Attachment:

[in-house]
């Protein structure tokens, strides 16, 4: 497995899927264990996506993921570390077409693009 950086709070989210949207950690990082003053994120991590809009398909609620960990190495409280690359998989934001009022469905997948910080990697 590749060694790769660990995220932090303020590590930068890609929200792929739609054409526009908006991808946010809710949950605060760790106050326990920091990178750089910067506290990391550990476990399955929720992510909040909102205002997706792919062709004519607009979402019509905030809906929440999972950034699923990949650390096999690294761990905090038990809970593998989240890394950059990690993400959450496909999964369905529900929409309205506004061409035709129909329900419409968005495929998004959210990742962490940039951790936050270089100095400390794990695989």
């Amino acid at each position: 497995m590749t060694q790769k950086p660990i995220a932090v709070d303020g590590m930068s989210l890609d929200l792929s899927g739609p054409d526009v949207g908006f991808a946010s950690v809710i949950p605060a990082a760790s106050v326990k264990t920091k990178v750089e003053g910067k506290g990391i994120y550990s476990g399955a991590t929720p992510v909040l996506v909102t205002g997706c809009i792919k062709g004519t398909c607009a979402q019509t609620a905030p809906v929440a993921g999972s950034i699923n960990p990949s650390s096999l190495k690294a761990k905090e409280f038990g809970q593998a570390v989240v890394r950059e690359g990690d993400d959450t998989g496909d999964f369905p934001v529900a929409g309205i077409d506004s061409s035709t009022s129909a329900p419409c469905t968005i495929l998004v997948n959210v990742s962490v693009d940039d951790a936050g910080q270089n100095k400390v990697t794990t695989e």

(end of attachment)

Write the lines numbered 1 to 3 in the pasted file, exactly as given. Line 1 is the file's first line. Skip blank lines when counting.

[in-house]
């Protein structure tokens, strides 16, 4: 497995899927264990996506993921570390077409693009 950086709070989210949207950690990082003053994120991590809009398909609620960990190495409280690359998989934001009022469905997948910080990697 590749060694790769660990995220932090303020590590930068890609929200792929739609054409526009908006991808946010809710949950605060760790106050326990920091990178750089910067506290990391550990476990399955929720992510909040909102205002997706792919062709004519607009979402019509905030809906929440999972950034699923990949650390096999690294761990905090038990809970593998989240890394950059990690993400959450496909999964369905529900929409309205506004061409035709129909329900419409968005495929998004959210990742962490940039951790936050270089100095400390794990695989």
């Amino acid at each position: 497995m590749t060694q790769k950086p660990i995220a932090v709070d303020g590590m930068s989210l890609d929200l792929s899927g739609p054409d526009v949207g908006f991808a946010s950690v809710i949950p605060a990082a760790s106050v326990k264990t920091k990178v750089e003053g910067k506290g990391i994120y550990s476990g399955a991590t929720p992510v909040l996506v909102t205002g997706c809009i792919k062709g004519t398909c607009a979402q019509t609620a905030p809906v929440a993921g999972s950034i699923n960990p990949s650390s096999l190495k690294a761990k905090e409280f038990g809970q593998a570390v989240v890394r950059e690359g990690d993400d959450t998989g496909d999964f369905p934001v529900a929409g309205i077409d506004s061409s035709t009022s129909a329900p419409c469905t968005i495929l998004v997948n959210v990742s962490v693009d940039d951790a936050g910080q270089n100095k400390v990697t794990t695989e």